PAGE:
In GNU Smalltalk, an image is used mostly as a cache of preloaded packages. In general, if you plan to use a package in a script, development will be quicker if you preload packages into your image.

Creating an image
Start GNU Smalltalk, and save a snapshot of the running system

st> ObjectMemory snapshot: ''

Loading a package into an image
Use the gst-load script bundled with GNU Smalltalk. For example, to load NetClients, use this:

$ gst-load NetClients

Why should I modify the virtual machine?

You probably don't need to do it. GNU Smalltalk supports dynamic linking, and it's probably easier if you make a plug-in module instead. This is how most library bindings work.

If you are interested in how the virtual machine works, however, modifying it may be very instructive. The code is well commented.

What is a relocatable install? Are GNU Smalltalk installations relocatable?

A relocatable program can be moved or copied to a different location on the filesystem. A program supports a relocatable install if a user can copy a program, installed by another user on the same machine, to his home directory, and have it work correctly.

Versions of GNU Smalltalk up to 3.0a are never relocatable. Newer versions are relocatable under special conditions only. These are:

  1. the exec-prefix and prefix should be identical;
  2. the installation should reside entirely within the prefix;
  3. on systems other than Windows or Linux, shared libraries should be disabled.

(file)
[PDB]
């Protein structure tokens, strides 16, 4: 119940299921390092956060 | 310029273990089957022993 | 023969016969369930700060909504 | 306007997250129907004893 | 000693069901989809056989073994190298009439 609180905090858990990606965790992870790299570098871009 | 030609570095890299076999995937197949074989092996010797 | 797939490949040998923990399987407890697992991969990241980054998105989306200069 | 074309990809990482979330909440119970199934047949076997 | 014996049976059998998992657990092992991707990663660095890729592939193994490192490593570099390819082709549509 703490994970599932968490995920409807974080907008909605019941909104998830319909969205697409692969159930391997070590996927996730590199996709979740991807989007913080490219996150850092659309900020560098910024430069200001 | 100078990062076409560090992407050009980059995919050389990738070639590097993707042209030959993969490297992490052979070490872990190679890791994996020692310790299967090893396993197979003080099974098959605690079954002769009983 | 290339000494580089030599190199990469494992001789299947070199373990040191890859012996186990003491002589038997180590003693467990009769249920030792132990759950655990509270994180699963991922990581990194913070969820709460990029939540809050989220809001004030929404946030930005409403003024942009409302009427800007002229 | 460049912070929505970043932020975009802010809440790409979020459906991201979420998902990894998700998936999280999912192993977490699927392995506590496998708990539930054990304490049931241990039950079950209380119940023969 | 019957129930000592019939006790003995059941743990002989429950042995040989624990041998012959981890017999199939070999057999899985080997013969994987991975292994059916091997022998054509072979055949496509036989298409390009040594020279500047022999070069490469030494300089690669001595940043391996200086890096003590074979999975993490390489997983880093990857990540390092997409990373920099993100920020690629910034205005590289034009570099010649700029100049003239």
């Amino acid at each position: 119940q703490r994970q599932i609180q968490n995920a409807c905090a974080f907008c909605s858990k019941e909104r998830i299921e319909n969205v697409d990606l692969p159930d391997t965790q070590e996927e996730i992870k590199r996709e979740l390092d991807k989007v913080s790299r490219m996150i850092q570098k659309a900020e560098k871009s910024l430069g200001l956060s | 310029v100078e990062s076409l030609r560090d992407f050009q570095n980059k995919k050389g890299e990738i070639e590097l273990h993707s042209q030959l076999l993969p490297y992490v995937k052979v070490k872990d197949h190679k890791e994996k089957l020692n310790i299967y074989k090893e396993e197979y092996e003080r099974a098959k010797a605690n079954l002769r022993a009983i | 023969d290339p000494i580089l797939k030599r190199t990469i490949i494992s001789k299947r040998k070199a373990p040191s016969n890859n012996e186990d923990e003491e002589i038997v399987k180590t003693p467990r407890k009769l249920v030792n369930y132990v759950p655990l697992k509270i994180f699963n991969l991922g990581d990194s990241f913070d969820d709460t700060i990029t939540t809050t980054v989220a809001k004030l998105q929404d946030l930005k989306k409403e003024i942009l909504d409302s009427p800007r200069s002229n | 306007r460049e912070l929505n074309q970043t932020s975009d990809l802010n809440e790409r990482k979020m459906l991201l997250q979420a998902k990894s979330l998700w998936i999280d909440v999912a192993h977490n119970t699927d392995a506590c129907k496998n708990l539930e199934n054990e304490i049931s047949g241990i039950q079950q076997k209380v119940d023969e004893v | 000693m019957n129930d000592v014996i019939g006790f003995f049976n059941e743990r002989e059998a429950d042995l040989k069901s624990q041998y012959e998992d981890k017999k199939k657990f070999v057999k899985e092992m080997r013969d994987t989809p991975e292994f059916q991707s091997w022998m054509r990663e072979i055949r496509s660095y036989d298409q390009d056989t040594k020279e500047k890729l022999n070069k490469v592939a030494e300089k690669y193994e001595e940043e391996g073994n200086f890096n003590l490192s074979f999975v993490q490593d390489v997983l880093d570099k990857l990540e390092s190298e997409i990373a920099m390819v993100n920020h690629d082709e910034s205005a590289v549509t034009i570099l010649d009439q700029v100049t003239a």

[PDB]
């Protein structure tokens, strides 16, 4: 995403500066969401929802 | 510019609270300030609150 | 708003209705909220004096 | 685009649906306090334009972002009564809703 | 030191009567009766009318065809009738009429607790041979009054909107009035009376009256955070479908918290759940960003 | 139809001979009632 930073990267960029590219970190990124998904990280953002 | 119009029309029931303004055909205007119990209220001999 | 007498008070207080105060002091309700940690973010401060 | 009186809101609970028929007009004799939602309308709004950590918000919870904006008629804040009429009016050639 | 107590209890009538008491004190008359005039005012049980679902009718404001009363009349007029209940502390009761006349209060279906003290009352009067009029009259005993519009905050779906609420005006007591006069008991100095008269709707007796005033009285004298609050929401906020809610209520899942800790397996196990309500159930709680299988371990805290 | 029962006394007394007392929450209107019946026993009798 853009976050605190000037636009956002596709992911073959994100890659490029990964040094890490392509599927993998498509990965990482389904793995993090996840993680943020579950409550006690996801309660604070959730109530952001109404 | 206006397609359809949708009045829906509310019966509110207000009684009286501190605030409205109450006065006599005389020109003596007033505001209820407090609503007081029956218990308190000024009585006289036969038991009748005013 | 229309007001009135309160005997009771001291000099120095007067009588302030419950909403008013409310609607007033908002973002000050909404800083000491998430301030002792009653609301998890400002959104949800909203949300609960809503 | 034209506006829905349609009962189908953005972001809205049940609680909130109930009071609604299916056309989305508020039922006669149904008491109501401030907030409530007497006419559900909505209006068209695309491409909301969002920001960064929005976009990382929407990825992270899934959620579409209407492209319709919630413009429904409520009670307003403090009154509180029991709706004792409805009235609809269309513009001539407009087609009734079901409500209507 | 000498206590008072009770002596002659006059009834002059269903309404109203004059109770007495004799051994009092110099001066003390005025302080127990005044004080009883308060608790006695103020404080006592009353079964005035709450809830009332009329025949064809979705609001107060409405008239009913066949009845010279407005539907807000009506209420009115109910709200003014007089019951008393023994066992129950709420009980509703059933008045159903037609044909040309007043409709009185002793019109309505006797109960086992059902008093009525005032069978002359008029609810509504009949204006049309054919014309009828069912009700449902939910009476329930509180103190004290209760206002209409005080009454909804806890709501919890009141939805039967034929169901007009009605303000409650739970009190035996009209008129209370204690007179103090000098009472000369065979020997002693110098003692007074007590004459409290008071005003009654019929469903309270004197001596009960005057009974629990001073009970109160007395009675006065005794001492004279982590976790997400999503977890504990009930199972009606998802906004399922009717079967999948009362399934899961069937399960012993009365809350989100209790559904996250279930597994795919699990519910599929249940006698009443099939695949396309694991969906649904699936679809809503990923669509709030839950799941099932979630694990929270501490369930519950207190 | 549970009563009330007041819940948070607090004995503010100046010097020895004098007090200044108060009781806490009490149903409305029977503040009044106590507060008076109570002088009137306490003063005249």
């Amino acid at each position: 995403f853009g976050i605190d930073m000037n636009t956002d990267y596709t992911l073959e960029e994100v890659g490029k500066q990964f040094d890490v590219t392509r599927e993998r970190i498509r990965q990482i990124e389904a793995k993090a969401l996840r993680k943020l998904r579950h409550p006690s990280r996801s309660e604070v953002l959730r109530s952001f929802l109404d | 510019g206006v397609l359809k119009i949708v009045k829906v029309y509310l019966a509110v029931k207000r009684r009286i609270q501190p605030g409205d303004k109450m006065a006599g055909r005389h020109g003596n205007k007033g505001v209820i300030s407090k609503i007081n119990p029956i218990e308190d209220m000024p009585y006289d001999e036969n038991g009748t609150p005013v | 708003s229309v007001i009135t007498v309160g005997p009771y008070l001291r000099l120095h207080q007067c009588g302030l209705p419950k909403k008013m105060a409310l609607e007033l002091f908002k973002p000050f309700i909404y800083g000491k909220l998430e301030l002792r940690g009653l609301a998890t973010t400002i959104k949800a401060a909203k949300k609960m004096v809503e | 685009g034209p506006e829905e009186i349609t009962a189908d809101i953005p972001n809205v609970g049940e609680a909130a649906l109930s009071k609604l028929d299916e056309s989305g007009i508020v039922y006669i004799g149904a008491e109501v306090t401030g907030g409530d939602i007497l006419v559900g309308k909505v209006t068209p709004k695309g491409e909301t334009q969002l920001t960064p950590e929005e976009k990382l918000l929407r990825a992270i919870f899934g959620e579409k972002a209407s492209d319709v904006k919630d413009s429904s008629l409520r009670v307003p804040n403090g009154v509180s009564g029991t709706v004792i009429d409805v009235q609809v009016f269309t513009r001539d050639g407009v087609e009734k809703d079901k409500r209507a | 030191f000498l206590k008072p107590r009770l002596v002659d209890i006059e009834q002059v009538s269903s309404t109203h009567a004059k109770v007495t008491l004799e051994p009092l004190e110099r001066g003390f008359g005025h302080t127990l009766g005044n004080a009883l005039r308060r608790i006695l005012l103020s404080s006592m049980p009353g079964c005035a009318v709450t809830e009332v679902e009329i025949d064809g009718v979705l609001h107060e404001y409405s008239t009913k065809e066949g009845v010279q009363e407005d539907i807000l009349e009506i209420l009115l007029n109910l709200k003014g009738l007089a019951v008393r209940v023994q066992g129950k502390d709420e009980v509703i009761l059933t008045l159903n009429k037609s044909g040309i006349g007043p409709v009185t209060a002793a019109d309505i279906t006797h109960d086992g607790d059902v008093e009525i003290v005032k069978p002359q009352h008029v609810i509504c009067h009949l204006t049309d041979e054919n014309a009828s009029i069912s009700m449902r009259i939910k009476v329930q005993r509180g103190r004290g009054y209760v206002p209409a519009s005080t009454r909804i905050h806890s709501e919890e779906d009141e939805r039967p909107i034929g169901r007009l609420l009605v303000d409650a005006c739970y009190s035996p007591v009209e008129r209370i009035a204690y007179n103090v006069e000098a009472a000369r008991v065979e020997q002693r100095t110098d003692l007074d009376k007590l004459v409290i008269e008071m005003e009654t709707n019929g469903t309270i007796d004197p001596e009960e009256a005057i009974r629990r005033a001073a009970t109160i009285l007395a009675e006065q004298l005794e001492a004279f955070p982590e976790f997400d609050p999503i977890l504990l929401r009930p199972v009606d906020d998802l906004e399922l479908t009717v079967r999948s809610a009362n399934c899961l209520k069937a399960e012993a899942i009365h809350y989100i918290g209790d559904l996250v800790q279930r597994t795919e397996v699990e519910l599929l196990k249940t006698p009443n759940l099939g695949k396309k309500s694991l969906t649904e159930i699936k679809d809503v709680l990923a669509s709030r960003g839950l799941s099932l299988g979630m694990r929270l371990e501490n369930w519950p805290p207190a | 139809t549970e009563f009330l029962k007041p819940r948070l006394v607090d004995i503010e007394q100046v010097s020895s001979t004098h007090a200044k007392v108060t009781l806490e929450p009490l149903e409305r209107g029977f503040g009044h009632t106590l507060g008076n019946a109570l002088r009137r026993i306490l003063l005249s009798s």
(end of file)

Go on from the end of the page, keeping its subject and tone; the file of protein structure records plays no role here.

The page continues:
4. under Windows, you should use Libtool 2.2 (i.e. versions posterior to 3.1).

Item 2 usually means that packages offered by Linux distributions are not relocatable, because they install the image in /var (outside the prefix). However, user installations created with a standard ./configure will be relocatable. GNU Smalltalk's configure script prints whether the installation will be relocatable.

If you want a relocatable install, it is suggested that you configure with a non-existent prefix such as "--prefix=/nonexistent". Otherwise, on some OSes the executable will remember the location of shared libraries and will look for its shared libraries first in the original installation directory and only then in the relocated directory. To move the installation, you can install into a staging area with make DESTDIR and finish the installation from there.

For example, this will create a binary .tar.gz file that can be unpacked in multiple places (e.g. in /usr/local or $HOME).

 ./configure --prefix=/nonexistent
 make install DESTDIR=`pwd`
 (cd nonexistent && tar cvf - .) > ../gnu-smalltalk-binary.tar.gz

Can I do a "debug build" of GNU Smalltalk?

Debug information is usually included in the build. However, usually the resulting optimized binary is very hard to debug. So you can compile without optimization by configuring with ./configure CFLAGS=-g (or otherwise passing CFLAGS=-g to make).

You can also add the --enable-checking option to configure, which adds extra assertions at the cost of performance.

After starting gdb and before starting the VM, you have to type handle SIGSEGV noprint to ignore signals generated by the generational GC machinery.